Academy Award-winning actor-director-writer Tim Robbins was invited by Live Talks Los Angeles last week to participate in a Q &A about his career and speak about the Actors’ Gang theatre troupe he founded in 1981 at The Ivy Substation in Culver City.
The session was held at the Aero Theatre in Santa Monica and was moderated by comedy writer and performer Marc Maron in front of a packed house.
The interview began with Maron asking Robbins about his up-bringing and influences, and then how he put together The Actors’ Gang. Robbins had plenty to talk about since he’s been involved in films such as The Shawshank Redemption, Mystic River, The Player, Dead Man Walking and Bull Durham, among many others. Bull Durham (1988) is the film that shot him into stardom.
Even though he has had much success as an actor, his real love is being behind the camera.
One audience member asked him if he knew at the time Shawshank was being filmed that it would end up being a blockbuster. “We had no idea,” Robbins said.
The Actor’s Gang was his brainchild after he graduated with honors from UCLA in 1981 with a degree in Drama. Makes sense that he chose Drama since both of his parents were in the entertainment business. His dad, Gil, was a former member of the folk music group The Highwaymen and his mom, Mary, was an actress. They both were given acting roles in a few of Tim’s films.
The Actors’ Gang is a unique not-for-profit arts organization that not only entertains from the stage, but is also involved in education, outreach programs and workshops to empower social change among at-risk youth, gangs, and the incarcerated.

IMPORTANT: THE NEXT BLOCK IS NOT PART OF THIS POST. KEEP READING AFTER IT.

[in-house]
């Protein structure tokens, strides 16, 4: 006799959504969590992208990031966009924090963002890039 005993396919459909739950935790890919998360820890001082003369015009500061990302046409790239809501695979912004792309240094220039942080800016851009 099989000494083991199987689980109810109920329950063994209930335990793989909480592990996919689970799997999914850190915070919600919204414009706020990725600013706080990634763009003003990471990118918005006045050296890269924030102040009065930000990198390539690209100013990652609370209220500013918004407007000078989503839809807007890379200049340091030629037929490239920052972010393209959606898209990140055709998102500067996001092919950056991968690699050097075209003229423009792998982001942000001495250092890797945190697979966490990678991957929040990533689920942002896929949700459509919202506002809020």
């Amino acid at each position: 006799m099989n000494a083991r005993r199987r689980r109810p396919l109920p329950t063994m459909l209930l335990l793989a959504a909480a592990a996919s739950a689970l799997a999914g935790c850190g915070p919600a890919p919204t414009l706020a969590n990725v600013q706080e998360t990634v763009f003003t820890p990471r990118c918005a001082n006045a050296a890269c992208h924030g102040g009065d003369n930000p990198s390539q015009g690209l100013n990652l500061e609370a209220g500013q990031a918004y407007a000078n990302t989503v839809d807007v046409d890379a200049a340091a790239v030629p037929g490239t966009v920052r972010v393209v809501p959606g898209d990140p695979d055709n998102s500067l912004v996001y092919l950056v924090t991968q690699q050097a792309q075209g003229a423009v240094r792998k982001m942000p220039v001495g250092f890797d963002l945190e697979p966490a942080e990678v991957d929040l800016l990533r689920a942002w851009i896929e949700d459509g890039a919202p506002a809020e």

Robbins lit up as he spoke about their three annual eight-week workshops held inside the California prison system. The Prison Project uses The Actors’ Gang theatrical technique to foster self-esteem, tolerance and non-violent expression while preparing participants for life beyond the prison cell.
The Actors’ Gang also has a focus on local schools. In response to budget cuts that have eliminated arts programs in LA public schools, they help to fill the arts education gap by providing free in-school, after school and summer programs, especially in economically challenged communities.
Some of the schools that have benefited are from the Culver City School District, Inner City Arts, Get Lit, and Hollywood High.
“While entertainment is the means through which we connect with our community, it is a gateway to our education and outreach programs that serve the community’s greater good,” Robbins said.
The final question of the night came from a member of the audience who asked Robbins if the greatest change can be created by working in the arts or in politics, to which he replied, “A politician should go forth with an artist’s soul.”